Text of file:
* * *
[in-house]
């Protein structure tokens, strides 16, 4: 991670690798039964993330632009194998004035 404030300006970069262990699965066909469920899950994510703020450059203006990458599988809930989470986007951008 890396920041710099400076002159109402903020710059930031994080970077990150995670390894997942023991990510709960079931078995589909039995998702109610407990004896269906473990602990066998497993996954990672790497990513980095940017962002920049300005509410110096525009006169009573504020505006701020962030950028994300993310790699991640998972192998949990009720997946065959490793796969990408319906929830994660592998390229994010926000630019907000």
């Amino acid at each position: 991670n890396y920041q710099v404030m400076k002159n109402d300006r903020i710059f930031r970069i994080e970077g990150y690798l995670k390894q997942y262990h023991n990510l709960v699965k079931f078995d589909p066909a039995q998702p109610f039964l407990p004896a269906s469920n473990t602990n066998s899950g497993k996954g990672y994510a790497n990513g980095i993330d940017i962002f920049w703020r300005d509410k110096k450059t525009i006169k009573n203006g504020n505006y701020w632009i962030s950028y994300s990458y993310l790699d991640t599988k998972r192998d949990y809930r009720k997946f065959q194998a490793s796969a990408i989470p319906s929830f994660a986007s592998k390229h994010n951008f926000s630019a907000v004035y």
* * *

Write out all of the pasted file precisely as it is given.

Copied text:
[in-house]
């Protein structure tokens, strides 16, 4: 991670690798039964993330632009194998004035 404030300006970069262990699965066909469920899950994510703020450059203006990458599988809930989470986007951008 890396920041710099400076002159109402903020710059930031994080970077990150995670390894997942023991990510709960079931078995589909039995998702109610407990004896269906473990602990066998497993996954990672790497990513980095940017962002920049300005509410110096525009006169009573504020505006701020962030950028994300993310790699991640998972192998949990009720997946065959490793796969990408319906929830994660592998390229994010926000630019907000």
């Amino acid at each position: 991670n890396y920041q710099v404030m400076k002159n109402d300006r903020i710059f930031r970069i994080e970077g990150y690798l995670k390894q997942y262990h023991n990510l709960v699965k079931f078995d589909p066909a039995q998702p109610f039964l407990p004896a269906s469920n473990t602990n066998s899950g497993k996954g990672y994510a790497n990513g980095i993330d940017i962002f920049w703020r300005d509410k110096k450059t525009i006169k009573n203006g504020n505006y701020w632009i962030s950028y994300s990458y993310l790699d991640t599988k998972r192998d949990y809930r009720k997946f065959q194998a490793s796969a990408i989470p319906s929830f994660a986007s592998k390229h994010n951008f926000s630019a907000v004035y």